Idaho’s longest sitting Attorney General could lose his seat. Meet the Republicans in the race.

IDAHO — The polls open Tuesday, May 17, in Idaho. A highly contentious race is who will become the next Attorney General, and three Republican candidates want the nomination.

Challengers want to see change in the office and are giving the incumbent a run for his money. So far, donors have contributed more than $1.2 million to the three Republican candidates: Idaho’s current Attorney General Lawrence Wasden, and challengers Raúl Labrador and Art Macomber.

“I’m the right Republican because I’m the most conservative and aggressive person running for this office,” said Labrador.

“I have a significant business background, and I find it I have a special skill of translating the complexity of the law for non-lawyers,” Macomber said.

Wasden stands behind his 20-year record serving as the state’s longest-running Attorney General and says he’ll continue to uphold the role of AG if elected.

“This is not a political office, and it’s not intended to be a political office. It’s intended to be a law office,” Wasden said. “That’s precisely what I’ve done and what I will continue to do.”

The role of politics in the Attorney General’s office is where these candidates disagree.

“When you’re the Attorney General, you don’t represent Conservatives or Liberals or Moderates or Democrats or Republicans or Libertarians, that’s not what your job is,” Wasden emphasized.

“Whoever gave you the impression that this is not a political position has not read the Constitution and has not read the statutes in the state of Idaho,” Labrador countered.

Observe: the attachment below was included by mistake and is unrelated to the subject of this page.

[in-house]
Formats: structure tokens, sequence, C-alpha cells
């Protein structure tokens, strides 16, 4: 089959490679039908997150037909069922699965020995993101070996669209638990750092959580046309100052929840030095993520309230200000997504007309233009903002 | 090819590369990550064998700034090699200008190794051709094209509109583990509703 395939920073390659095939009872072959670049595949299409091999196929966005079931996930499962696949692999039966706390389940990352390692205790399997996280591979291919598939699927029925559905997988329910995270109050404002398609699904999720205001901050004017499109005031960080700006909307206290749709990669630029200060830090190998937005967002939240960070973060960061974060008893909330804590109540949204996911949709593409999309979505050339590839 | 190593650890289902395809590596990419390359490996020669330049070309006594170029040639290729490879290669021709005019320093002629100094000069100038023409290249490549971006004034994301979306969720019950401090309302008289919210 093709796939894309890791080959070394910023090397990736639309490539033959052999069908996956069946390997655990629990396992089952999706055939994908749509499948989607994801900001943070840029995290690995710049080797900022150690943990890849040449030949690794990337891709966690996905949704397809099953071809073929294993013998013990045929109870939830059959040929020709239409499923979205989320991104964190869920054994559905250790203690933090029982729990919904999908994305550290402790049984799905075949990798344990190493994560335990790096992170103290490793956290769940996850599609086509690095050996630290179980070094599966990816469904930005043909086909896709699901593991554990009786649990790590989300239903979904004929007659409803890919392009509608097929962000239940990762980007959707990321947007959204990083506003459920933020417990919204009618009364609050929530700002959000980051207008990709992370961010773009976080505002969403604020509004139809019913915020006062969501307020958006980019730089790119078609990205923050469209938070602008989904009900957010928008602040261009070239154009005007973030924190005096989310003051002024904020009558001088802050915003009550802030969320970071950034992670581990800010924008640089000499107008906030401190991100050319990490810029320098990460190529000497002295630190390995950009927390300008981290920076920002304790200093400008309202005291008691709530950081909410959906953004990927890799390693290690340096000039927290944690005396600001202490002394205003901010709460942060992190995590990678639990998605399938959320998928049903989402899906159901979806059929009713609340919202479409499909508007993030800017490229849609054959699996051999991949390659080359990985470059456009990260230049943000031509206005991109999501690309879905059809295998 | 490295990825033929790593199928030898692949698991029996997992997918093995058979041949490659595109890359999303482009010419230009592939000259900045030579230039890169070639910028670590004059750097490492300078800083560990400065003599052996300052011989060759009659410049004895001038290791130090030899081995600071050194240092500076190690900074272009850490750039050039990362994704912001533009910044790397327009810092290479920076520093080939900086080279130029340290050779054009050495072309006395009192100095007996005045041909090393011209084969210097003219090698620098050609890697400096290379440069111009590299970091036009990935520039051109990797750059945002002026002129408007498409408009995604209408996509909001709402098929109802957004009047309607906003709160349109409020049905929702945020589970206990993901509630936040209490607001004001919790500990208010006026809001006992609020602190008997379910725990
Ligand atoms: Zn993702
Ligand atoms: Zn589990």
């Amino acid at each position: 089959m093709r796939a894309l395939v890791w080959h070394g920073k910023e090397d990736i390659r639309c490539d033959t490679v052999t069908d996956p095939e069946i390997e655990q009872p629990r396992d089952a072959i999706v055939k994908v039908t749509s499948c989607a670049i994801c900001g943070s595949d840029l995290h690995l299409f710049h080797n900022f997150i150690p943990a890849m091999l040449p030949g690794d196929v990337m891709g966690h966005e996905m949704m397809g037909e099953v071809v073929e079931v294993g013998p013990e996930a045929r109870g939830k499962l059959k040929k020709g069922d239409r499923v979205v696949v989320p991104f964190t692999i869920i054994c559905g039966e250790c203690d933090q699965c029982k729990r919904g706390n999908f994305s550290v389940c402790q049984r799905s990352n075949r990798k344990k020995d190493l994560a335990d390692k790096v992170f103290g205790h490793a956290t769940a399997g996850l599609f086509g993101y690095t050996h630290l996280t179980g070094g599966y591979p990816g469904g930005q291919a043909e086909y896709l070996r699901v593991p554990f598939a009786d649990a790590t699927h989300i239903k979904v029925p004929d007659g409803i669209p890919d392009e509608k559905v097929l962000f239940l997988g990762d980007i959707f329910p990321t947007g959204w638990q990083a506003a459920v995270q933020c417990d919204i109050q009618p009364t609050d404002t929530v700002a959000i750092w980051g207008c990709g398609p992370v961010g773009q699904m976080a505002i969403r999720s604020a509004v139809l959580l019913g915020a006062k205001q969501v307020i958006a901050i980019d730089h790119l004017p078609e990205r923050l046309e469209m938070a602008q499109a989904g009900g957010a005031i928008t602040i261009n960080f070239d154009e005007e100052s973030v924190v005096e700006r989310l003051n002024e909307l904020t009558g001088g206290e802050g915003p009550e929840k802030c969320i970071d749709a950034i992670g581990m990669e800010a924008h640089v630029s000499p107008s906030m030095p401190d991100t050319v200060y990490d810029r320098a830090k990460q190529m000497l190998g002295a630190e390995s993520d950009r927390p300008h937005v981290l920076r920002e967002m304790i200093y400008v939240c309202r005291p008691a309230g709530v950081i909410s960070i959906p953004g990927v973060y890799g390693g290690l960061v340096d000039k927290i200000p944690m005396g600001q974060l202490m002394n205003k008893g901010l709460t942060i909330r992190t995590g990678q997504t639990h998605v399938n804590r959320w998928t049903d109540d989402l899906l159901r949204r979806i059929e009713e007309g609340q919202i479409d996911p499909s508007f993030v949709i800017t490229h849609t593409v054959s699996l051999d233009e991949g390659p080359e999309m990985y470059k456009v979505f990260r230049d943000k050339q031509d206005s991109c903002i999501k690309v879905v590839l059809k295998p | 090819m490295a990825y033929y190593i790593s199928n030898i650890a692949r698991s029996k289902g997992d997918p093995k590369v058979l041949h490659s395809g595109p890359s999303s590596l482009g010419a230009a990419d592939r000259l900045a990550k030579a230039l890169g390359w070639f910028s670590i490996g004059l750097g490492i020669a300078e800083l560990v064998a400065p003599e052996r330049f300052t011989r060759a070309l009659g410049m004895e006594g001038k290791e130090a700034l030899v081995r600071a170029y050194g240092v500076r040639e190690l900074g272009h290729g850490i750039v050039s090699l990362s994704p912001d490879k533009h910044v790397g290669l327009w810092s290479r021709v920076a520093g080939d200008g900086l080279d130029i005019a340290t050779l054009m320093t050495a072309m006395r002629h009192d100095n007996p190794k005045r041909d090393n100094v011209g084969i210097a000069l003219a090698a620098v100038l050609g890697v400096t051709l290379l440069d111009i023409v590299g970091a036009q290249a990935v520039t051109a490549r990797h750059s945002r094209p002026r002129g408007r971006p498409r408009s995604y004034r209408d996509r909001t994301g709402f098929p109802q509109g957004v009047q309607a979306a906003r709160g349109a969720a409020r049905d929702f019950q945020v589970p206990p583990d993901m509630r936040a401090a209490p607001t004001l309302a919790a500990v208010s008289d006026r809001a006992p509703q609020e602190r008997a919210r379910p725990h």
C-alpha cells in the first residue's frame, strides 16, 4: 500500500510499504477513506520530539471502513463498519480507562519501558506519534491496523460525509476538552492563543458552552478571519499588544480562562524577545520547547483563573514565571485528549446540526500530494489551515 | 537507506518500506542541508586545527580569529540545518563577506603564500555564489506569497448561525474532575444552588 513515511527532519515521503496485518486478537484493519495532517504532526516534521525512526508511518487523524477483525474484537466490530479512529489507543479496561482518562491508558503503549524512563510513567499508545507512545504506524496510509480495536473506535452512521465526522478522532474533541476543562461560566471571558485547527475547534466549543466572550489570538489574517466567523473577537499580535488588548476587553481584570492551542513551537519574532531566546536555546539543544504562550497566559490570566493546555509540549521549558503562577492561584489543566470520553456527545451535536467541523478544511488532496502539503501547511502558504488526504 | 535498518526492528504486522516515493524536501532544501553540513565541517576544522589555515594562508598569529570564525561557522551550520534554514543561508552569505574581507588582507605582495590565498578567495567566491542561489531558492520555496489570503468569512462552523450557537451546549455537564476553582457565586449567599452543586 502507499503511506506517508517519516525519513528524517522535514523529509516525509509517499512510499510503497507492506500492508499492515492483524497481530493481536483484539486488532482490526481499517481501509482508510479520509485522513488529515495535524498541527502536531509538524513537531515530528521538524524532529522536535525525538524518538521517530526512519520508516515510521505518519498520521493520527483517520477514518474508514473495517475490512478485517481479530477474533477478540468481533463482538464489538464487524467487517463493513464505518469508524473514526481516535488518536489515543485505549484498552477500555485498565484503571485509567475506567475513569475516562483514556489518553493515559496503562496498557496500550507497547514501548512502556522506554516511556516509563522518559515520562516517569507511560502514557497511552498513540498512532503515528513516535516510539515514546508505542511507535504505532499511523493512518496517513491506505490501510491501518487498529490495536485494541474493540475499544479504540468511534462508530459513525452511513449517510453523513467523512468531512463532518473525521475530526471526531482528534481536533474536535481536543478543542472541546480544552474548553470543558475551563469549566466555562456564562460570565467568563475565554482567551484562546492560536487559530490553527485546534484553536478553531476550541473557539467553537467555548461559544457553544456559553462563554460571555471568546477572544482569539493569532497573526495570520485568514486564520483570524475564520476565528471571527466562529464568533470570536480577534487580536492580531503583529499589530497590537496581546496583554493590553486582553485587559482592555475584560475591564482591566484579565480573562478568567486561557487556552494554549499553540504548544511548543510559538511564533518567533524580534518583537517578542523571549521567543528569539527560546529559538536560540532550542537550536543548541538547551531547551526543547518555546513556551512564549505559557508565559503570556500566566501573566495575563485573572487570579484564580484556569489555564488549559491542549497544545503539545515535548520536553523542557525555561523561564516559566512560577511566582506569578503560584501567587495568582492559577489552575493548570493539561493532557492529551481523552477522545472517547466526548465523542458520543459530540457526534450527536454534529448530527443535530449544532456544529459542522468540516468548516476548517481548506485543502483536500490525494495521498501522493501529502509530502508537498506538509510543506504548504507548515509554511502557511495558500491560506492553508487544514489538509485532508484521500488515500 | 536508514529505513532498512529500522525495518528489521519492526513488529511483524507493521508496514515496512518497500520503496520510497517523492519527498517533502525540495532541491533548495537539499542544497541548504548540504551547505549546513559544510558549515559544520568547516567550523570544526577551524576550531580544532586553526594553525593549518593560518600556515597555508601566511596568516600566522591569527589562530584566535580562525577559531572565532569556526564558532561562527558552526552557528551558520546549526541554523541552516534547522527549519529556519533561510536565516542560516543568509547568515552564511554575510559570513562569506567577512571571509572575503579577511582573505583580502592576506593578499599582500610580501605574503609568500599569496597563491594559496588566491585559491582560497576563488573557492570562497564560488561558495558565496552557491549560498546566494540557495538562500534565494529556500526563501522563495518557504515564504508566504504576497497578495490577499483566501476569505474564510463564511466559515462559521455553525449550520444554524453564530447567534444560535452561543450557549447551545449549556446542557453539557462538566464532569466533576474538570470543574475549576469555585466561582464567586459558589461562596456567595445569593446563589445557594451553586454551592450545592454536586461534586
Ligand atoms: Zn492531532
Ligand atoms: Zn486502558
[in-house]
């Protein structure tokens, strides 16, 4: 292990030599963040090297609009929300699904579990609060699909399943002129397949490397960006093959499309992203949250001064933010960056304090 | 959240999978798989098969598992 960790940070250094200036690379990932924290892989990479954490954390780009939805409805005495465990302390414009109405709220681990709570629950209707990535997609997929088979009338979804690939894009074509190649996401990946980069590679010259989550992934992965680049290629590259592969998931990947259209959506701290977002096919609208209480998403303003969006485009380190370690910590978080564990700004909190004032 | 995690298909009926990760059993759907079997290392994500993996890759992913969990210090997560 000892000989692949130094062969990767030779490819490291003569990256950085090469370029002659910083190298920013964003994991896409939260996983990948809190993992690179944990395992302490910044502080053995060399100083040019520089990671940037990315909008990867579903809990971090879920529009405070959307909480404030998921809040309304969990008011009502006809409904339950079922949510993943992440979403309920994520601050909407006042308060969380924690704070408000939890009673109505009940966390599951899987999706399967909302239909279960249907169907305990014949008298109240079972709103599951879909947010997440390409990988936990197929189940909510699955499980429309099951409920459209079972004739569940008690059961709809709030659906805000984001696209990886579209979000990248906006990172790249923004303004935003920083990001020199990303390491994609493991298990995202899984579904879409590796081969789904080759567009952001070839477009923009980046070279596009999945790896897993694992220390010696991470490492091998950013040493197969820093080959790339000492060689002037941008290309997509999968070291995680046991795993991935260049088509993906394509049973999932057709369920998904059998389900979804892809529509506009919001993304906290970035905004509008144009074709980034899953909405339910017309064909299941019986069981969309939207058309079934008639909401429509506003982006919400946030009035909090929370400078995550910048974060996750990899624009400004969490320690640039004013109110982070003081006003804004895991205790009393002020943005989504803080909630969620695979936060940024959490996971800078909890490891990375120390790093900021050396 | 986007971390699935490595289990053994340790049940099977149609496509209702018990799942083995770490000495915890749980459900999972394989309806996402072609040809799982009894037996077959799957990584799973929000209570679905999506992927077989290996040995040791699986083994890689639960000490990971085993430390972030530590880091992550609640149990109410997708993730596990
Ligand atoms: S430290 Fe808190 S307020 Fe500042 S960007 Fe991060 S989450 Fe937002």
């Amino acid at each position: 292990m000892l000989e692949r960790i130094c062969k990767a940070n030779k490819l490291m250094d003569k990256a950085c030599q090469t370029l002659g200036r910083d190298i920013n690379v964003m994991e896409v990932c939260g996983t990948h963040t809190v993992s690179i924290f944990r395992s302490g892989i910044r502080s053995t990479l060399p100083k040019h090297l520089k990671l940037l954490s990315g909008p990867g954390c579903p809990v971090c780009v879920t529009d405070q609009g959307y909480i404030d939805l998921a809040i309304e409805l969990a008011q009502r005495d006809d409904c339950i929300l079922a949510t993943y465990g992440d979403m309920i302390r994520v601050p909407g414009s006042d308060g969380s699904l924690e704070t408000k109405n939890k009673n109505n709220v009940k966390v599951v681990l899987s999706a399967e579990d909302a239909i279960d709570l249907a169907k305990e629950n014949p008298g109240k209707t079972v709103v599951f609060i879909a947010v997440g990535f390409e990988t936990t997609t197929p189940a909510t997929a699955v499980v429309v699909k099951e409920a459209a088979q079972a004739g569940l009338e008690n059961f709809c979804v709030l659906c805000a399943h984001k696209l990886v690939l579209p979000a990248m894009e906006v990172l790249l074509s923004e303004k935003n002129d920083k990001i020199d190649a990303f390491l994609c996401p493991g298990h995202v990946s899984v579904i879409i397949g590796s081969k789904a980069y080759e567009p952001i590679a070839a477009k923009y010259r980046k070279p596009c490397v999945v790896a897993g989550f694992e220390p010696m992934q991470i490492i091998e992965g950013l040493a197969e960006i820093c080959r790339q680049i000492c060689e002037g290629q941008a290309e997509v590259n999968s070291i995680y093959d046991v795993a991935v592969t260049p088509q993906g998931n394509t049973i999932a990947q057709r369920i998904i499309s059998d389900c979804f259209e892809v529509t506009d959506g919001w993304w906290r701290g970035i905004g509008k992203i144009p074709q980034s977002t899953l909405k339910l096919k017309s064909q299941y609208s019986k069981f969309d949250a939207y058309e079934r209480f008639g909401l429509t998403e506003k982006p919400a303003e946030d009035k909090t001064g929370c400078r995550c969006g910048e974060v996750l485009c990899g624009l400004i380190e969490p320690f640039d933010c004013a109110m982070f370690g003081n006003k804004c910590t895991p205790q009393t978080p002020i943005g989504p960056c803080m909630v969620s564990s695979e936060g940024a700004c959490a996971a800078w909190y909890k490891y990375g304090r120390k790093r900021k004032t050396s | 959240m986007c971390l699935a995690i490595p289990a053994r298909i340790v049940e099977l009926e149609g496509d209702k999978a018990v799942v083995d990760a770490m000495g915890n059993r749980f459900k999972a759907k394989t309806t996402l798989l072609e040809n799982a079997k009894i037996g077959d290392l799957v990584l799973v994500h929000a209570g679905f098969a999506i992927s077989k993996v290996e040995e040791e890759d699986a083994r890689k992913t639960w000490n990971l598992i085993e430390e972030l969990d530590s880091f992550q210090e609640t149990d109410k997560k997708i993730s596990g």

“The status of the law is that we don’t really care about left and right,” Macomber said. “What we care about is adherence to our constitution, and that has to be the anchor.”

All three are proud Republicans, but their priorities differ. Macomber is frustrated with Gov. Brad Little’s emergency powers and federal overreach.

“The federal government has grown too large, and it is clearly encroaching on state sovereign power,” he said.

Labrador says he plans to challenge the Biden administration.

“The Attorney General should stand up for the people of Idaho. Whether it’s overreach from the federal executive, or it’s overreach at the state executive.”

Wasden says he will also stand up to the current administration if it’s warranted but not just to pass lawsuits with no actual legal standing. He also wants to continue his work protecting young people from online criminals.

“That is a huge part of what we’re going to continue to do,” Wasden said.

Only one of these three will get to advance these priorities in Idaho. Whoever wins the election will advance against Democrat challenger, Steven Scanlin, in the November election. Polls are open in Idaho from 8 a.m. to 8 p.m. on Tuesday, May 17.

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